Ruth maintains a research interest in British archaeobotany, including changing cultural expression through food and farming, particularly in the Bronze Age and Saxon periods, and is interested in the value of linking archaeobotany with other finds specialisms. She is most strongly committed to promoting better standards in environmental finds recording and reporting, and on-going career development and mentoring, especially in the commercial sector: she administers the Archaeobotanical Working Group (AWG), is the UK contact for the ArboDat 2016 English Version© recording database, and maintains close links with the Association for Environmental Archaeology (AEA) having served on the committee for several years.
I am an archaeologist and numismatist with over 25 years’ experience as a teacher, researcher, excavator and curator. Recently retired as Reader in Roman Archaeology after 19 years at Cardiff University, I have also worked for The British Museum and the National Museum of Wales, and I am also a co-founder of Barbican Research Associates. My areas of expertise cover the Roman Empire, particularly Britannia and the northwestern provinces, the Roman army and frontiers, as well as Roman coinage and currency. I am an active field archaeologist and have directed excavations at Caerleon and Cirencester, and am currently involved in a multi-partner project at Water Newton. Although Roman coins are my main area of finds expertise – site-finds and hoards - I am interested in all types of archaeologically-recovered finds (bulk and ‘small’) and what these can tell us.
After graduating with a combined Archaeology and History degree from Southampton University, I came to work as an artefact researcher at York Archaeological Trust in 1988, specializing in assessing, cataloguing, researching and publishing small finds of all materials found in excavations in the city; although my main areas of expertise cover the post Roman to late medieval periods, I have also worked on finds from Roman right through to the post medieval period. Since 2015, I have been self-employed, and have worked on a range of projects in both York, and elsewhere in England. I have been involved in training both archaeology students and interested members of the public in artefact study for 15 years, and I am currently an associate of the Department of Archaeology at York University, where I teach a module on artefacts from excavations to Masters students.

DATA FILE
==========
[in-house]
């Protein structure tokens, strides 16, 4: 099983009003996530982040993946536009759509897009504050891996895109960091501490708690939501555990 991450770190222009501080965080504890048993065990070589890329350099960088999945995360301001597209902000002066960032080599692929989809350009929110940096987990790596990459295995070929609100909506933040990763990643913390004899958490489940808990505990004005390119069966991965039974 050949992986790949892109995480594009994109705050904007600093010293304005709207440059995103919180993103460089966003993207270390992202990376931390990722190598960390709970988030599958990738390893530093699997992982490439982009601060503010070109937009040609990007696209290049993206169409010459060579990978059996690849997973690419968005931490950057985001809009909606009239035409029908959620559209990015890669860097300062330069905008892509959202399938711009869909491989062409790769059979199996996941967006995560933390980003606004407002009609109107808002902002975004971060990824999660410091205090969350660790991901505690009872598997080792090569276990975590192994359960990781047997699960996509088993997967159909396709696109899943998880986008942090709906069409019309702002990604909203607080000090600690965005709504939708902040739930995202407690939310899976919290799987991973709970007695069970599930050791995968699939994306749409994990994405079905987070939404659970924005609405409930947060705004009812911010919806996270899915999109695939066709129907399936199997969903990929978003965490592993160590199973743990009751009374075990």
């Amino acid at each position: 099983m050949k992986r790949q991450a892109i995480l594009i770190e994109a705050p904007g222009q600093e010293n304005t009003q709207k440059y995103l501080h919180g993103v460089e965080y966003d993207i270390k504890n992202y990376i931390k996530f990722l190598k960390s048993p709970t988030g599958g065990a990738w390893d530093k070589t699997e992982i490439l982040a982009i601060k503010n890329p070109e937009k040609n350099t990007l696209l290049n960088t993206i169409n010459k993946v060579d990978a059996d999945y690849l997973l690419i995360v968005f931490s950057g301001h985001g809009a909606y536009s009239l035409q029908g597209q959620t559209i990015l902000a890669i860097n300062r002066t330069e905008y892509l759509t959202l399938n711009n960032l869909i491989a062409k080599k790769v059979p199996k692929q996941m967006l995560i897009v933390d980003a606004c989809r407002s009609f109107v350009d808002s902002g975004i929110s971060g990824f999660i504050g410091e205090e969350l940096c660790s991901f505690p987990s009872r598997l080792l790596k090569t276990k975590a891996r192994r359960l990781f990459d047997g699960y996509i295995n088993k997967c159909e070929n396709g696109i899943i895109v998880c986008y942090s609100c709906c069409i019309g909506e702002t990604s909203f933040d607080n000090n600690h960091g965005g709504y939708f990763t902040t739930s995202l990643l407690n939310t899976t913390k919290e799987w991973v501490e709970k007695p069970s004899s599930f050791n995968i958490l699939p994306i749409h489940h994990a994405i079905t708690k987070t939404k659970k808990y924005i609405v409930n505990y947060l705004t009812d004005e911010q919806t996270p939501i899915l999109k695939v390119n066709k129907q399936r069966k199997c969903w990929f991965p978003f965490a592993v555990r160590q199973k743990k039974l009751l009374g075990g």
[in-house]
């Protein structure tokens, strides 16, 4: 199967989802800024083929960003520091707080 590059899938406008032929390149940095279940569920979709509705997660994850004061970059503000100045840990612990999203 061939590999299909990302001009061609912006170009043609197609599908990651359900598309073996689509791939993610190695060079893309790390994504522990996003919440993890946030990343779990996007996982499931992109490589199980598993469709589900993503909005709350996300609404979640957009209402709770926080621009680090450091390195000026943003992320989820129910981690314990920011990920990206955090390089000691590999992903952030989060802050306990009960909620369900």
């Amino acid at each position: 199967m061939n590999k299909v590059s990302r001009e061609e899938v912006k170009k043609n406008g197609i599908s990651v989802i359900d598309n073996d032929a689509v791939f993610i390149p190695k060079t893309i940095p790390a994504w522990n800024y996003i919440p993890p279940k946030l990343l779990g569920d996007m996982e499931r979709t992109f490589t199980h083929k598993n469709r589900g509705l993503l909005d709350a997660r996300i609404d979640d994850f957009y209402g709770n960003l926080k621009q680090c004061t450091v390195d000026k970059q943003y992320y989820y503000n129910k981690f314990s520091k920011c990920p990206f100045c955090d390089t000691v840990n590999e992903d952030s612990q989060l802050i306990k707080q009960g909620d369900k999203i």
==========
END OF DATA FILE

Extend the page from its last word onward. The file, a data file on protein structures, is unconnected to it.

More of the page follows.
Specialist competence matrix
This is to assist applicants and the Validation committee to see where you demonstrate the grade applied for when working as a Finds specialist.
* Finds specialist matrix
For information about upcoming events, please visit our event calendar.
The Finds Group at 30: celebrating the past, reviewing the present, planning the future
The Finds Group celebrated its 30th Anniversary in 2019 and marked this by theming the AGM (25 September 2019 at the Birmingham and Midland Institute) around the past, present and future of archaeological finds work.
Interpreting Finds: Ecofacts and Artefacts
Event hosted by CIfA Finds Group and including the Finds Group AGM 26th September 2018
This one-day event presented recent and innovative approaches to the study of artefacts and ecofacts, highlighting their potential for contributing to an archaeological project. Exploring themes around multi-disciplinary approaches to interpreting artefact and ecofact assemblages and encouraging dialogue between different branches of the profession and considering ‘Finds’ in the broadest sense. Through the theme ‘Ecofacts to Artefacts’, exploring examples of environmental material that has been given meaning due to the use, modification or depositional context of the item – whether alongside more traditional artefacts or not!
• Piggy in the middle. When are fossils artefacts? - Peter Leeming
• Roman occurrences of fossil artefacts in Surrey/SE England - Kayt Hawkins
• Antler as Object. Looking at how environmentalists and finds specialists deal with antler and examining how it can be treated and what it can reveal - Ian Riddler
• When does an ecofact become and artefact? Some examples of plant remains as objects? - Ruth Pelling
• Metapodial Tools. The slightly-worked caprine metapodia of Iron Age and Anglo-Saxon date, and what they might have been used for – Ian Riddler
• Marvellous Mesolithic Mycology - the challenges and the approaches required to tackle the unusual collection of humanly modified Mesolithic fungus at the world famous Star Carr site - Charlotte Wilkinson
The session also promoted the advocacy role of the Finds Group in promoting best practice across all finds specialisms and within the wider professional community. The event incorporated the Finds Group AGM and a presentation on Chartership.
ICON Archaeology Group Seminar - Archaeology on Display The Archaeology Group AGM combined with a seminar discussing 'Archaeology on Display' and a visit to the 'Tunnel: The Archaeology of Crossrail' exhibition, which displays the range of archaeological objects unearthed by Crossrail, Europe's largest infrastructure project. *For more information on the event please click here
- The session promoted the advocacy role of the Finds Group in promoting best practice
across all finds specialisms and within the wider professional community. The event also
incorporated the Finds Group AGM. * Revised programme